It’s a strange time of year to be talking about skin cancer, but…
I noticed a funny spot on my cat’s eye the other day. Chewy had some weeping from that eye of late, but the fields were being cut, the leaves were falling- generating mold, the windows were closed, stifling the air. I convinced myself that allergies were the reason for the discharge. Besides, it was a clear drainage, not yellow or green. Just a runny eye.
But it never went away, despite my multiple ministrations. Finally, I drove my cat across the bridge to Anne Weight, a veterinary ophthalmologist in Annapolis who instantly diagnosed a tumor. Looking through a high-powered magnification scope, she could see an ulcer on Chewbacca’s lid margin. Because she felt strongly that this was Squamous Cell Carcinoma, she took him to surgery the next day to remove that part of his lower eyelid. The biopsy confirmed her suspicion and we did a further treatment, cryotherapy to freeze and destroy any remaining tumor cells. Chew went home that same day with eye drops and pain meds. Two months later, he’s looking good and feeling hungry!
Squamous cell carcinoma (SCC) is of course, a form of skin cancer. Lightly pigmented individuals, whether they have two or four legs are prone to it. Chewy is a cream colored Maine Coon cat who’d lived in Massachusetts for the first 7 years of his life. When he moved to Maryland, he began an outdoor lifestyle. Just as with people, sun exposure is certainly a predisposing factor with this tumor. SCC typically appears on the ear tips of white cats. It starts out looking crusty or can be a scab that won’t heal. Veterinarians can see it elsewhere on the body like the nose or the sparsely haired areas right in front of cat’s ears. In Chew’s case, his ophthalmologist saw a divot as the tumor was eating away at his lower eyelid. Animals’ coats protect them from skin cancers so it’s a bad idea to shave their coat too short in the summertime. Oddly, vets often see SCC arise from the nail bed of dogs, whatever their coat color. In that location, SCC can mimic an infection of the toe. The digit enlarges as there’s so much inflammation. A proliferative growth appears under the nail, which eventually gets loose and falls out. Squamous cell tumors are also among the three big malignancies that we see in cats’ mouths. Along with melanoma and fibrosarcoma, they carry a very poor prognosis once diagnosed.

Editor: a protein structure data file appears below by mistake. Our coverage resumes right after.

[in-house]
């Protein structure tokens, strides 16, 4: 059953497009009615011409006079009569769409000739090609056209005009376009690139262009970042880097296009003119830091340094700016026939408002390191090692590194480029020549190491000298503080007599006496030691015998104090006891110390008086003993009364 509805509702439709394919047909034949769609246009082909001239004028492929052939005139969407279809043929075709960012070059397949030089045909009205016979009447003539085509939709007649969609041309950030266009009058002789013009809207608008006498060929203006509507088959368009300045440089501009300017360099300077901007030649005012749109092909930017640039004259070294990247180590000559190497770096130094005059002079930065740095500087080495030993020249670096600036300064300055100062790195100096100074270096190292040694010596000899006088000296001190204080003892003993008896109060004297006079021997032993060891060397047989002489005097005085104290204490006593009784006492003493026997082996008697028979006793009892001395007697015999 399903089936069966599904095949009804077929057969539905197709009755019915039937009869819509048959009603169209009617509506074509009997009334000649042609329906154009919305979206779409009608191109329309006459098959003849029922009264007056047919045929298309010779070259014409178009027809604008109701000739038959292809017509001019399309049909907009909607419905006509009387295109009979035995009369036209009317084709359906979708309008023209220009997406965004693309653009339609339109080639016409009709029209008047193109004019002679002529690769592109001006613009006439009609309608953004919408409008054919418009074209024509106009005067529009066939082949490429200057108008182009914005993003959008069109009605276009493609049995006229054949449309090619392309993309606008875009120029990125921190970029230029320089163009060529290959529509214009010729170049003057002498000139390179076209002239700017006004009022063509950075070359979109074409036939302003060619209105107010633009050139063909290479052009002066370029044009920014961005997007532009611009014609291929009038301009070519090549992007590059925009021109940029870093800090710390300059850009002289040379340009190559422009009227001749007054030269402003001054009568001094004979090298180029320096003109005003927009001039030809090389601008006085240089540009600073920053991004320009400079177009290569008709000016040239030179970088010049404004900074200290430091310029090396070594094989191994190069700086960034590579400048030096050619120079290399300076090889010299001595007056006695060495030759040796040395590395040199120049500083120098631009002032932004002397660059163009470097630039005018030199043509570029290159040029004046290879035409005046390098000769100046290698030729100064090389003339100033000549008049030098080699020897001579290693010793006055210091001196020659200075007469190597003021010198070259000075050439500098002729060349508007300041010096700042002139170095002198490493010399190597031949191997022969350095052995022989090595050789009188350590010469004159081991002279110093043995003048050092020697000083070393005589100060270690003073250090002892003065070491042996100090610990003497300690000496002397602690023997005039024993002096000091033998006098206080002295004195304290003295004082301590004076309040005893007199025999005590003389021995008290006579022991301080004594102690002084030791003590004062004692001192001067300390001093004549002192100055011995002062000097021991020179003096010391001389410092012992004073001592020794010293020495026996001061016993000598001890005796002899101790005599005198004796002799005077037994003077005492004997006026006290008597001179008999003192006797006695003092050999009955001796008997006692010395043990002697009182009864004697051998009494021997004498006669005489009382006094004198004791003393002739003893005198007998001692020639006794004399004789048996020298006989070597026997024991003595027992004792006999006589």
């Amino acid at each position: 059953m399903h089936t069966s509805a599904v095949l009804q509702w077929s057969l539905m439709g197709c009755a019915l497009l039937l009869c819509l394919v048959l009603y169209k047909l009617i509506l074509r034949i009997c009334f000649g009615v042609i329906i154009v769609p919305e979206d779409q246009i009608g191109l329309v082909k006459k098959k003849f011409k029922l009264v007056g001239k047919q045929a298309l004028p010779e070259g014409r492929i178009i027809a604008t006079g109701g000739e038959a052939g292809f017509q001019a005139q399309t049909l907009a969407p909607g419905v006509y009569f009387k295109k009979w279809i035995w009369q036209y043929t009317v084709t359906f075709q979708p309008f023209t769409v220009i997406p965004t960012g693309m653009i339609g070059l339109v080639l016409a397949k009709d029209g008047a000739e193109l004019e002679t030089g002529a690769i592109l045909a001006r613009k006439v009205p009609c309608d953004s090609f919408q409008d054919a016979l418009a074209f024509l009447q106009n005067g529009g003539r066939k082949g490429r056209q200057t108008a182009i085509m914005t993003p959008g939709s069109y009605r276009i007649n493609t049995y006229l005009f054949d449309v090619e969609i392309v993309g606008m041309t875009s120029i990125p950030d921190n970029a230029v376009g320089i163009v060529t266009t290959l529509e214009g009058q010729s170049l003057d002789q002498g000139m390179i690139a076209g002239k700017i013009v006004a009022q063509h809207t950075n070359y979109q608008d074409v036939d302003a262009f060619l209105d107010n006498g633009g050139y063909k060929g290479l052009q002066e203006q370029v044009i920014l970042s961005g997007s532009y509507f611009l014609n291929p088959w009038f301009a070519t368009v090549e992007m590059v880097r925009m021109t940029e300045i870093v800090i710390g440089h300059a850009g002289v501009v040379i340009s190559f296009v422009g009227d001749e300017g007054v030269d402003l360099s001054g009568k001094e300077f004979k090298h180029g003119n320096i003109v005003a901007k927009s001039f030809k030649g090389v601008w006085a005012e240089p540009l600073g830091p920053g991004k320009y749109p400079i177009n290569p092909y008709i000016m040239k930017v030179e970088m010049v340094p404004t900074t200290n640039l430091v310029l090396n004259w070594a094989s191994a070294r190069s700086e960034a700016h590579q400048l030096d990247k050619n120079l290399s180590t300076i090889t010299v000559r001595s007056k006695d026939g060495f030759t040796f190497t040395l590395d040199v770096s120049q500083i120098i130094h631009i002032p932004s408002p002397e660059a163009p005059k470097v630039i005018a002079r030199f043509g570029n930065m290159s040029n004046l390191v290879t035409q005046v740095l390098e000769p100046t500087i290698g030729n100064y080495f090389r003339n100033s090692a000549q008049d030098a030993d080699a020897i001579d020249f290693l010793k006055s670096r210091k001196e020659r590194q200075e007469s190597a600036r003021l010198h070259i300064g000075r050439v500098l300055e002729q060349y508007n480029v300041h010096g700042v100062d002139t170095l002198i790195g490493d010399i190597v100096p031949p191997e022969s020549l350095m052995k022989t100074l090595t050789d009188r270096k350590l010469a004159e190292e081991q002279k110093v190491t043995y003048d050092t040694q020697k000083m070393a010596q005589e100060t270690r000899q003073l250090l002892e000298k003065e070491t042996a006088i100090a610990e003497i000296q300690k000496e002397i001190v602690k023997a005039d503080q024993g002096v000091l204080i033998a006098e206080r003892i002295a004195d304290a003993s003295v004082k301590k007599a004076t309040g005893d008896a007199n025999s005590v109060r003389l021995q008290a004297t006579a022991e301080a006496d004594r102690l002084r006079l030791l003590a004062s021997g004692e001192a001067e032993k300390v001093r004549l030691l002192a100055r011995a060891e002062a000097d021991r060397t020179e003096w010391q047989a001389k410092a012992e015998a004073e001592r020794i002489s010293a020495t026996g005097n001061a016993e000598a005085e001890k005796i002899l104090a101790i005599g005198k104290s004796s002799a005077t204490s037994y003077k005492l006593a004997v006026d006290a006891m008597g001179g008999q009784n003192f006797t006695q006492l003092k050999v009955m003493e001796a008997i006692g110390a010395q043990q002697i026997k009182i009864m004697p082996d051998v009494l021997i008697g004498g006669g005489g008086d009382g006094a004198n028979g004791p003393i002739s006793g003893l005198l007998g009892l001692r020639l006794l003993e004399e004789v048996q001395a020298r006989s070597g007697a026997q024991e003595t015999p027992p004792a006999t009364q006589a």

Regardless of the location, surgery is always the treatment of choice. It’s generally a good idea to have wide margins around the tumor, ensuring that the surgeon gets all of it. In Chew’s case, Dr Weight was able to remove a pie shaped wedge of his eyelid which neither disfigured his face nor precluded his eye from shutting all the way. Radiation therapy can also be considered for areas not amenable to surgery like the nasal passages or sinuses. SCC tends to be locally aggressive, but not spread to distant sites like the lungs or liver. I am hoping that Chewy is tumor free, but I’ll be vigilant and waste no time if I see a suspicious spot. If you have a light-colored pet, be sure to do the same-and call your vet if you see an area of concern.